6 Real Estate Terms Every First Time Buyer Needs to Know

    So, you’re ready to buy your first house. Much to your surprise, there’s a whole new language you need to learn during the process. Real estate has many different terms, phrases, and acronyms that every first-time buyer needs to familiarize themselves with before they jump into the market.

    Don’t worry, the experts at The Degnan Group are here to explain the most common real estate terms that every first-time-buyer needs to know.

    Escrow

    Even though this word may sound more like a fancy French dish than a real estate term, escrow is actually very simple. Basically, it’s a third party (like a bank or law firm) that holds the agreed upon money for the sale.

    Example: If you’re in talks to buy a home with a $2,000 EMD payment, you will put that money in escrow. That way, you can rest assured that the seller can’t take it and run off, or refuse to return it if the inspection changes the home worth.

    The seller also knows this isn’t a waste of their time, and that if all goes according to plan they are guaranteed to receive the money for the sale when they sign the deed. Once the sale is finalized, the third party disperses the agreed upon amount of money to the seller and the deed to the buyer, and everyone leaves the transaction satisfied.

    Earnest Money Deposit (EMD)

    This is a small amount, typically a couple thousand dollars, that a buyer pays the seller to show that they are serious about the house and are ready to start the buying process.

    Example: If a buyer ties up the seller for weeks and then backs out of the purchase, the seller keeps the EMD money. If the buyer completes the purchase of the home, the EMD money simply goes toward the down payment of the house (and is not a separate fee.)

    When making an EMD payment, make sure to include a contract with contingencies. These list certain reasons why you can back out of the purchase and still keep your money, like the inspection turning up unforeseen damages, or an unexpectedly low appraisal.

    Closing Costs

    If you’re about to begin the buying process, you know it’s not as simple as just writing a check. There are many steps to take between finding one you like and moving into it, and paying the closing costs are one of them. Simply put, closing a home is when you finalize the sale, and the closing costs are all the extra fees associated with it.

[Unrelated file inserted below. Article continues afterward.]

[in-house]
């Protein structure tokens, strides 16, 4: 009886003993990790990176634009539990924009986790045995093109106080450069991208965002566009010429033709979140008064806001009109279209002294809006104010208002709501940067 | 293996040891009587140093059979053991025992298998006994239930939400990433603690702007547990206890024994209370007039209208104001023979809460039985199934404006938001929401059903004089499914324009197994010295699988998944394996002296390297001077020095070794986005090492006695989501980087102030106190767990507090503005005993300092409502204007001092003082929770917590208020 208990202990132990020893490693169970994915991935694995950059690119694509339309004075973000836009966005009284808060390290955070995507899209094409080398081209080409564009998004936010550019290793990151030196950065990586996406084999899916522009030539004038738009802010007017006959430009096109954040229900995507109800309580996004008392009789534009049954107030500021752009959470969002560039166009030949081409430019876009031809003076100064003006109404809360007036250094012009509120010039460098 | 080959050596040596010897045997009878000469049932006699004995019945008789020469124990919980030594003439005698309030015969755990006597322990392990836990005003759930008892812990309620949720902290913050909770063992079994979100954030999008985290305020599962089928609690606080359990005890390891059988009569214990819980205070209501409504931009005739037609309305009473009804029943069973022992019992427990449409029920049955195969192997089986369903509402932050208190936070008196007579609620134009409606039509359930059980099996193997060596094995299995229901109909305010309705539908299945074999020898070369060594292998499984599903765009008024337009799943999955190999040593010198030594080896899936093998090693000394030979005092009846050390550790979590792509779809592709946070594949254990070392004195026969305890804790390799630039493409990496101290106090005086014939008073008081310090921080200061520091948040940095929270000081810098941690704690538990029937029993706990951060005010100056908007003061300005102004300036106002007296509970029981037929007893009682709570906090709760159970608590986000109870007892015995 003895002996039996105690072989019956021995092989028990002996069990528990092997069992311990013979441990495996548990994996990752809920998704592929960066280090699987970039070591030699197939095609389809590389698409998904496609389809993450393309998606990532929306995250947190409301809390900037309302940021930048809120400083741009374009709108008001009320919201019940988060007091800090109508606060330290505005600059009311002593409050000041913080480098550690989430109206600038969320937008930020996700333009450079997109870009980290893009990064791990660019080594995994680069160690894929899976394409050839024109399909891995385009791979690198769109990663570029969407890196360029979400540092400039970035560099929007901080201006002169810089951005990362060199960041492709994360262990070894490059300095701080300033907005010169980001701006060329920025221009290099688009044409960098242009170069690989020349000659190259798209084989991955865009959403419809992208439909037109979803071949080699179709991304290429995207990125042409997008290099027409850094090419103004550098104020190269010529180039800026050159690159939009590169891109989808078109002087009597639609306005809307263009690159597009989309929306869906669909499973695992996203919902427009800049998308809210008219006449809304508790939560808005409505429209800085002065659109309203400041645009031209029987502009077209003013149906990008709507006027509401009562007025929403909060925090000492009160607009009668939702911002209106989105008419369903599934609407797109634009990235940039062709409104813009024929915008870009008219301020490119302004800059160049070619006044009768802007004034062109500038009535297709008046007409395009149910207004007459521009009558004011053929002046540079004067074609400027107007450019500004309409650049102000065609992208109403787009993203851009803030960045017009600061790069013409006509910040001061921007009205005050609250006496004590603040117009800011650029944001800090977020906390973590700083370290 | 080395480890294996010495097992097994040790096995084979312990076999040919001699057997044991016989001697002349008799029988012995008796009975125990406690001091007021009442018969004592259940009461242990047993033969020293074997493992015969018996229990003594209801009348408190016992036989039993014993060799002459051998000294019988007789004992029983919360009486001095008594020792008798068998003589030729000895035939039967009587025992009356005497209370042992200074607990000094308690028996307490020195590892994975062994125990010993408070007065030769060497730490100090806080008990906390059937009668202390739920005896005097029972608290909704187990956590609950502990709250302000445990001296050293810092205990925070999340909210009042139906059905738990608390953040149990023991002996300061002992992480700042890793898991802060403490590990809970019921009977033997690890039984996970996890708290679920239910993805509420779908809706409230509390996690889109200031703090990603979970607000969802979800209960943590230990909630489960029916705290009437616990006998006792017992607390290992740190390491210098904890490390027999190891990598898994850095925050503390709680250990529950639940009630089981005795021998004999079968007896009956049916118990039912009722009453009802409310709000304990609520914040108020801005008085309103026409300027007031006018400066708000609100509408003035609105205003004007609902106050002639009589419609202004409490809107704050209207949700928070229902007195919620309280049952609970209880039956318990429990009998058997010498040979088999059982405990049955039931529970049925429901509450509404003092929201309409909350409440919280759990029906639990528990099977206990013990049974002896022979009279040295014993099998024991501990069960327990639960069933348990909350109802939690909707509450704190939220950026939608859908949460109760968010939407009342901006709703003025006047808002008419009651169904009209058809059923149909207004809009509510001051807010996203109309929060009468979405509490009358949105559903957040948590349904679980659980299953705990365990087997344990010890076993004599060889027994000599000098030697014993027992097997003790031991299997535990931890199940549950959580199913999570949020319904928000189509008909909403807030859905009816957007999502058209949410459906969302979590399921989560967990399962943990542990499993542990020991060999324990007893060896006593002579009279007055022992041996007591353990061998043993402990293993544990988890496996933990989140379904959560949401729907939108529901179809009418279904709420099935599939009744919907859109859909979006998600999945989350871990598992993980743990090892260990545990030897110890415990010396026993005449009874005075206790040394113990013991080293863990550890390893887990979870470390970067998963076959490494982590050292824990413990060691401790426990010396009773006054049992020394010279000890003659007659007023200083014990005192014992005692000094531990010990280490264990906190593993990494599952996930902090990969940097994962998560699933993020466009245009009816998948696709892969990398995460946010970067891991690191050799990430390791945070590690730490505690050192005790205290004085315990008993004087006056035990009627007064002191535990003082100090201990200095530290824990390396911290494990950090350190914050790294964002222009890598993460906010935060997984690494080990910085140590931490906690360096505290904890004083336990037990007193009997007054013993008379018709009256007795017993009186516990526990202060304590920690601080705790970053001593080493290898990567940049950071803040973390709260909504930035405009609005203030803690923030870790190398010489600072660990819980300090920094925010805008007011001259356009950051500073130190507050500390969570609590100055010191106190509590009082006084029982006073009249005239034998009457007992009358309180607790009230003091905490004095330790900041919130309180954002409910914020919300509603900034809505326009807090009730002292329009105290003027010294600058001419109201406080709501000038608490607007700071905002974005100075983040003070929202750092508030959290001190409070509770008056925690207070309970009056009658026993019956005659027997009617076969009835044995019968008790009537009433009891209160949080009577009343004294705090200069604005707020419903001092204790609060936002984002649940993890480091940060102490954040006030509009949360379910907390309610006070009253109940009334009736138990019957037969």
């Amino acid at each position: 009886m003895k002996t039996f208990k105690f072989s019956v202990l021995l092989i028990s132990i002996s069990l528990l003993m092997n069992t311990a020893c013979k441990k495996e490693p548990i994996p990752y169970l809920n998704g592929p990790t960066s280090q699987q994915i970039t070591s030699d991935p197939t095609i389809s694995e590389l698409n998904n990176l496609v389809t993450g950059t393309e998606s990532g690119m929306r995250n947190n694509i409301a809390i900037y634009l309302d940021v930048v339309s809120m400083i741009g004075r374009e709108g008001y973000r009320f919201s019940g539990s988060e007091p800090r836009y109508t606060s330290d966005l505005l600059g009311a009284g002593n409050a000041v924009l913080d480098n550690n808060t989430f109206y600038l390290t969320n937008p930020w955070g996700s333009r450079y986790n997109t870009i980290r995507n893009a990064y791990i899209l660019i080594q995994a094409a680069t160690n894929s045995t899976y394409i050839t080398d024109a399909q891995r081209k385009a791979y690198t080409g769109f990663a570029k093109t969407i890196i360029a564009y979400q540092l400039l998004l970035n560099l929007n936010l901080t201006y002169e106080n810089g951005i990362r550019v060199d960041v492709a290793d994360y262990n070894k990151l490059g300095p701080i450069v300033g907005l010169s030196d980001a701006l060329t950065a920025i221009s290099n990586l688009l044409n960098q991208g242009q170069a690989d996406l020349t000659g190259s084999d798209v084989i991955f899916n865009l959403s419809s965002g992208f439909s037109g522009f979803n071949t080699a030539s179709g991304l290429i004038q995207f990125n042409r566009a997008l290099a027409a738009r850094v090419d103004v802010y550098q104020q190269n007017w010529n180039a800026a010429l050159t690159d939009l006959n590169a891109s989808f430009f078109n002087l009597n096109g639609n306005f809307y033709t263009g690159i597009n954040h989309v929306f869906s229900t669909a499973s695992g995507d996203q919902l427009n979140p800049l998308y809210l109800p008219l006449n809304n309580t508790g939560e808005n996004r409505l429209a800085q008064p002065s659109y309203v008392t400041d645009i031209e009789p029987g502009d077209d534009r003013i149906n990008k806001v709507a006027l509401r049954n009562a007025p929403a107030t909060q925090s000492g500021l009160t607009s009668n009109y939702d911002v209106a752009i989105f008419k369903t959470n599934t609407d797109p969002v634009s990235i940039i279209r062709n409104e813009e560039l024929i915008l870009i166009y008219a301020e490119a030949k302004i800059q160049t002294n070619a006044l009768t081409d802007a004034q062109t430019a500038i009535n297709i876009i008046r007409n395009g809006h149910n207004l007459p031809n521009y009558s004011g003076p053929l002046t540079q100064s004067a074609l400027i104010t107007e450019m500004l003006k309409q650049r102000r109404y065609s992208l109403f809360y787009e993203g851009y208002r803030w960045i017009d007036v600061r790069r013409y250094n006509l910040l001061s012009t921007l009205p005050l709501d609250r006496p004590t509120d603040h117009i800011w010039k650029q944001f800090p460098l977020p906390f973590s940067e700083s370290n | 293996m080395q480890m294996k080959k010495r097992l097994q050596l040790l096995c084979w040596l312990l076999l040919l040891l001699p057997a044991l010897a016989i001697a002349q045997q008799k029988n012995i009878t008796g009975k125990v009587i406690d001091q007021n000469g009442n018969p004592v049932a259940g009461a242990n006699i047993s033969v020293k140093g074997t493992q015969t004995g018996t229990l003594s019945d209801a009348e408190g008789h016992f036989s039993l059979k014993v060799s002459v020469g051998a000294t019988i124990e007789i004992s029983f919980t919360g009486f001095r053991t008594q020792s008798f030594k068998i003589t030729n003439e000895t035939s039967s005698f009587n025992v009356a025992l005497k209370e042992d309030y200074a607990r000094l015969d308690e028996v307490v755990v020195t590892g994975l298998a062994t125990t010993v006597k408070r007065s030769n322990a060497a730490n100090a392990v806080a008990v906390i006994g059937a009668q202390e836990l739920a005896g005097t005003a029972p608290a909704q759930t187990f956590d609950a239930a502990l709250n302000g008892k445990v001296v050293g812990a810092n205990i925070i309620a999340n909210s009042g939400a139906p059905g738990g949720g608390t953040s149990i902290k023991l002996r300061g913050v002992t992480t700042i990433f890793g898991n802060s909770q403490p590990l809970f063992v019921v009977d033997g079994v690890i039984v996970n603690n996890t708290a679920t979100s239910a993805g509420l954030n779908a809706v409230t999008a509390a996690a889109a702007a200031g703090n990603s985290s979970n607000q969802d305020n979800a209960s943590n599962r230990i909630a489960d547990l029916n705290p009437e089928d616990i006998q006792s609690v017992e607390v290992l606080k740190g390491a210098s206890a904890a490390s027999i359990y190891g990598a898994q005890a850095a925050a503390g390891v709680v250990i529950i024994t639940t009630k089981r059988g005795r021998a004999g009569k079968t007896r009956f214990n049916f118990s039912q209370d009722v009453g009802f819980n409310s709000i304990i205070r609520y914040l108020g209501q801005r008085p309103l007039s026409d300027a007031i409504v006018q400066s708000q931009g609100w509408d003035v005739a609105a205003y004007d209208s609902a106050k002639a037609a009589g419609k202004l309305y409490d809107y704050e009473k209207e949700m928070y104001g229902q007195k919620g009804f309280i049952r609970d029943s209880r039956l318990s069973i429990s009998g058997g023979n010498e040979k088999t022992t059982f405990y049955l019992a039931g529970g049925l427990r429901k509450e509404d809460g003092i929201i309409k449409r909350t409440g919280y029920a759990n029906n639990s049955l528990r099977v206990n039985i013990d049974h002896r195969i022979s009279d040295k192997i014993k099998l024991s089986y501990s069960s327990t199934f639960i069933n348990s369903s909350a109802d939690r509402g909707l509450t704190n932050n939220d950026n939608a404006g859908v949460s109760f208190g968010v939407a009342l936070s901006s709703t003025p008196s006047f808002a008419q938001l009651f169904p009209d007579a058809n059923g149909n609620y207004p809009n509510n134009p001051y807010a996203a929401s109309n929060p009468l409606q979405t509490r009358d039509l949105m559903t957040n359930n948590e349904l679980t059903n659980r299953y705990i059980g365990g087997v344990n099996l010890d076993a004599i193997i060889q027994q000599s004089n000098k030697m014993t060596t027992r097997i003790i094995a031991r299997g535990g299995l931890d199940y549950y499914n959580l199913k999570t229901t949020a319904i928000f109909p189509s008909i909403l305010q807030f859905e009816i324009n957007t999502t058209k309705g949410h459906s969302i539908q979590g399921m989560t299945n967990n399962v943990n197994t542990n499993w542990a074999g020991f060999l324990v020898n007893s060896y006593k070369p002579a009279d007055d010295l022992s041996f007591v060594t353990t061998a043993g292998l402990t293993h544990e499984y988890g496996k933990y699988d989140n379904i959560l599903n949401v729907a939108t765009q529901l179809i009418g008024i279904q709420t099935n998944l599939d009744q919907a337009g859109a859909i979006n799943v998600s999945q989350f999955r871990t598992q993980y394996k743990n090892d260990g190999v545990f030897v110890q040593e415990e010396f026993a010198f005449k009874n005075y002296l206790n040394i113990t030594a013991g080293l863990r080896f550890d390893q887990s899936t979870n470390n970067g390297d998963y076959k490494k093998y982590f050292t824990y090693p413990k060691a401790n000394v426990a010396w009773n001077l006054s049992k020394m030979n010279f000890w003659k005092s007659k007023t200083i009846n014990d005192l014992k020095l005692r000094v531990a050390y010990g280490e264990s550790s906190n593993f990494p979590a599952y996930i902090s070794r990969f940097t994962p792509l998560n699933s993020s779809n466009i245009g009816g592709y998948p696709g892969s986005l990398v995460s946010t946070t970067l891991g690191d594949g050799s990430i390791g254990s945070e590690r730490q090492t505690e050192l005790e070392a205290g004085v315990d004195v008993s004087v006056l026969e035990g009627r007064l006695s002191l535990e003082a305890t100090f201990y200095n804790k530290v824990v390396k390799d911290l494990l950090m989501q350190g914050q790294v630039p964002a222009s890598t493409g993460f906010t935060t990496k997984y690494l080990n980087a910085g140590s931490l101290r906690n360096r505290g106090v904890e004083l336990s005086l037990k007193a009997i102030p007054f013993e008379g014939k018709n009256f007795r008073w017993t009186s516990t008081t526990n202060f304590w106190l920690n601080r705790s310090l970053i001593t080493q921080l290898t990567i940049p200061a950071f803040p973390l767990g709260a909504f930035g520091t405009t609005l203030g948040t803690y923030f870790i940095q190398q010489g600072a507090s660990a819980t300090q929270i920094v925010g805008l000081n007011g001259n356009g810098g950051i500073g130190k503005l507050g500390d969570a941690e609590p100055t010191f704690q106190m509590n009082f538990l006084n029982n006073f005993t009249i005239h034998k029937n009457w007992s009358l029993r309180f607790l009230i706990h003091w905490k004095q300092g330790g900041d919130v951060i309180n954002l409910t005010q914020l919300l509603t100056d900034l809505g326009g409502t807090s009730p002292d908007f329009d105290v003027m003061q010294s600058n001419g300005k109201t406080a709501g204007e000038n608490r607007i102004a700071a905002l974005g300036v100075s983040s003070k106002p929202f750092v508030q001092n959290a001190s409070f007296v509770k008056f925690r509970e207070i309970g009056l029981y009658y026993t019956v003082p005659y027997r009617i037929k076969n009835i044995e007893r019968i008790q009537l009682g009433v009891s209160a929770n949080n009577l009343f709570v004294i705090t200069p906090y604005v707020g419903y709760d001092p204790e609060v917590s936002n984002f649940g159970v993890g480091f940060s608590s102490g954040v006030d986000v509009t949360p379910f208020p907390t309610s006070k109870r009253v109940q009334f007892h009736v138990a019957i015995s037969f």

Example: These usually include the down payment, fees for attorneys, commission for the real estate agent, and any other small costs like title insurance, appraisal fees, homeowners insurance costs, and more. Make sure you keep these in mind throughout the sale, so you don’t get blindsided by extra costs at the end!

    Down Payment

    All your friends are saving for one, and your parents are hassling you about what they think is enough for one. But, what exactly is a down payment on a home? It’s the amount of money you pay upfront for the purchase. Then, the rest of the cost is covered by a loan.

    Example: Down payments are calculated by percentages, and it’s best to be able to pay at least 20% of the total home cost as a down payment when you purchase. That means, if you want a $200,000 home, you need to have a $40,000 down payment saved. 20% is just a starting point though. A larger down payment means a smaller loan, which will lower mortgage costs, decrease the amount of interest paid, and save you money in the long run.

    Equity

    This word is thrown around constantly in the real estate world, so it’s important that you understand what it means. The equity of your home is the amount that you have paid off and already own. It changes over time when the value of the house changes (either up or down) and as you pay off your mortgage.

    Example: Home equity is a simple equation. Value of your home – the loan you still owe = home equity. If your house is worth $200,000 and you still owe $50,000 to the bank, then your home equity is $150,000.

    Comps

    Comps is the real estate slang term for comparative sales, and are the values that similar homes have sold for. Looking at comps, or selling prices, for similar houses in the area can help you understand and pay the fair value for your home, and have a better idea of what it will be worth in the future.

    Example: You and your real estate agent will look at comps in the neighborhood you want to buy in. Have the last four houses sold for $100,000, but the one you’re looking at is asking for $200,000? Usually, that means something isn’t right.

    Additionally, if you look at comps over ten years in one neighborhood, it’s possible to see if they are trending down or up. If sale prices have steadily gone down, that’s a sign you should skip this neighborhood and move on to the next. It’s best to buy in neighborhoods that have shown the houses are appreciating in value, and the comps are going up.

    Are you a first time home buyer? If so, make sure you study up on your real estate lingo and understand these six essential terms before you begin your home buying process!

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